What are we going to need to keep computing turbulence, and what can we get in return
Seminar Room 1, Newton Institute
Direct numerical simulation has been one of the primary tools of turbulence research in the last two decades. Since the first simulations of low-Reynolds-number turbulent flows appeared in the early 1980's, the field has moved to higher Reynolds numbers and to more complex flows, until finally overlapping the lower range of laboratory experiments. This has provided a parametric continuity that can be used to calibrate experiments and simulations. It has turned out that, whenever both are available, simulations are usually the more consistent, mainly because they have essentially no instrumental constraints, and because the flow parameters can be controlled much more tightly than in the laboratory (although both are not necessarily equivalent). Perhaps more important is that simulations afford a degree of control over the definition of the physical system that is largely absent in the laboratory, allowing flows to be studied "piecemeal", and broken into individual "parts". We are now at the point in which these techniques can be applied to flows with nontrivial inertial cascades, thus providing insight into the "core" of the turbulence machinery.
This has been made possible by the continued increase in computer power, which has roughly doubled every year, providing every decade a factor of 1000 in computing speed, and a factor of ten in Reynolds number. Software evolution has also been important, and will continue to be increasingly so. Numerical schemes have changed little, typically relying on high-resolution methods which require smaller grids, but hardware models have moved from vector, to cache-based to highly parallel, all of which have required major reprogrammings. Lately, most of the speed-up has come from higher processor counts and finer granularities, which interfere with the wide stencils of high-resolution methods. The trend towards complex flow geometries also pushes numerical schemes towards lower orders. This may bring at least a temporary slow-down in the rate of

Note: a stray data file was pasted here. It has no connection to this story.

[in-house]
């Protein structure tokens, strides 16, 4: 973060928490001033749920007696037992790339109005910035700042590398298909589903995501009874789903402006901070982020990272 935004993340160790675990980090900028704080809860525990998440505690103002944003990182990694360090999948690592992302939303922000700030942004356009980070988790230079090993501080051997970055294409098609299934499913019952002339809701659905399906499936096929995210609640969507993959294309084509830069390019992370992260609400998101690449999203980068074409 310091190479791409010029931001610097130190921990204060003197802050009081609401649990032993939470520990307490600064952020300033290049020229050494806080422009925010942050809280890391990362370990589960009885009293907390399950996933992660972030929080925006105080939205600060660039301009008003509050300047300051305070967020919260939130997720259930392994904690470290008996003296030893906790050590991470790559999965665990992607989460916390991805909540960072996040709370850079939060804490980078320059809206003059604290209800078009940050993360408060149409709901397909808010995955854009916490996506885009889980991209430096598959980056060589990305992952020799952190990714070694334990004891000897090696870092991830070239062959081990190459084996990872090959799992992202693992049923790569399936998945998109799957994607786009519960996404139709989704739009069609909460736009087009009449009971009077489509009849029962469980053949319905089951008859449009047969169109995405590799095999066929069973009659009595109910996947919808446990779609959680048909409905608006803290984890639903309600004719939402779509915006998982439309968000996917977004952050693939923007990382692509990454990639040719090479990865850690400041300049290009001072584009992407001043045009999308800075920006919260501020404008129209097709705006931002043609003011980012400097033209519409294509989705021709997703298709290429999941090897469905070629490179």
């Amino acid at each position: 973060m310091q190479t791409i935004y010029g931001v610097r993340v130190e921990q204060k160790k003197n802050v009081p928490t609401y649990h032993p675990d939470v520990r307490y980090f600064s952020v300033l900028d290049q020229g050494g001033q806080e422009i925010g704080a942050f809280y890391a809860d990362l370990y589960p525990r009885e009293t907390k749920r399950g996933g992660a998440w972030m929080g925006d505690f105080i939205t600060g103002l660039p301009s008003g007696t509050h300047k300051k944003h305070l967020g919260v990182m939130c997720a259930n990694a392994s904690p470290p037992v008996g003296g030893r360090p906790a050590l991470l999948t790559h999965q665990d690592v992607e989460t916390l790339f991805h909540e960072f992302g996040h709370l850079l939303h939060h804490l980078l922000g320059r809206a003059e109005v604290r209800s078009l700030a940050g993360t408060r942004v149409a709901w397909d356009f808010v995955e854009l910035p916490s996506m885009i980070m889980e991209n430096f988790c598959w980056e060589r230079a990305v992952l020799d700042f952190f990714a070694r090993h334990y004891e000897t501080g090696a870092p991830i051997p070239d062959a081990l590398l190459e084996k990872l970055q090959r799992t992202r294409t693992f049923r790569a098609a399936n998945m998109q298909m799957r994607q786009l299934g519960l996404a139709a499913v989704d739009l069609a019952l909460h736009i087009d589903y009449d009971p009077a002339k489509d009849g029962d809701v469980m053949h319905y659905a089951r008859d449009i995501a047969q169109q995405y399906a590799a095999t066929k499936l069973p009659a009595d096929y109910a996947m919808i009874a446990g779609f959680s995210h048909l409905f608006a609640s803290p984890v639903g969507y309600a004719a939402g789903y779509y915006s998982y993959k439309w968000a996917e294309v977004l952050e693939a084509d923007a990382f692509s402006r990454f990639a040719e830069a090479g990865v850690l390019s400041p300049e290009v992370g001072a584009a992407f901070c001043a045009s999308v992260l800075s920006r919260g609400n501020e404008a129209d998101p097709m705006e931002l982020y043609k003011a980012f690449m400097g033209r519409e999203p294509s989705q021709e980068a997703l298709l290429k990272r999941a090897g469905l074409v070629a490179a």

increase of Reynolds numbers. Moving from spectral to second-order methods typically requires a factor of three in resolution, or a factor of 80 in operation count. This is about six years of hardware growth.
Another limiting factor is data storage and sharing. Typical simulations today generate Terabytes of data, which have to be archived, postprocessed, and shared with the community. This will increase to Petabytes shortly, especially if low-resolution grids are required. There are at present few archival high-availability methods for these data volumes, all of them expensive, and essentially no way to move the data among groups. Problems of this type have been common during the last two decades, and they have been solved. They will no doubt also be solved now, but they emphasise that simulations, although by now an indispensable tool of turbulence research, will continue to be far from routine for some time.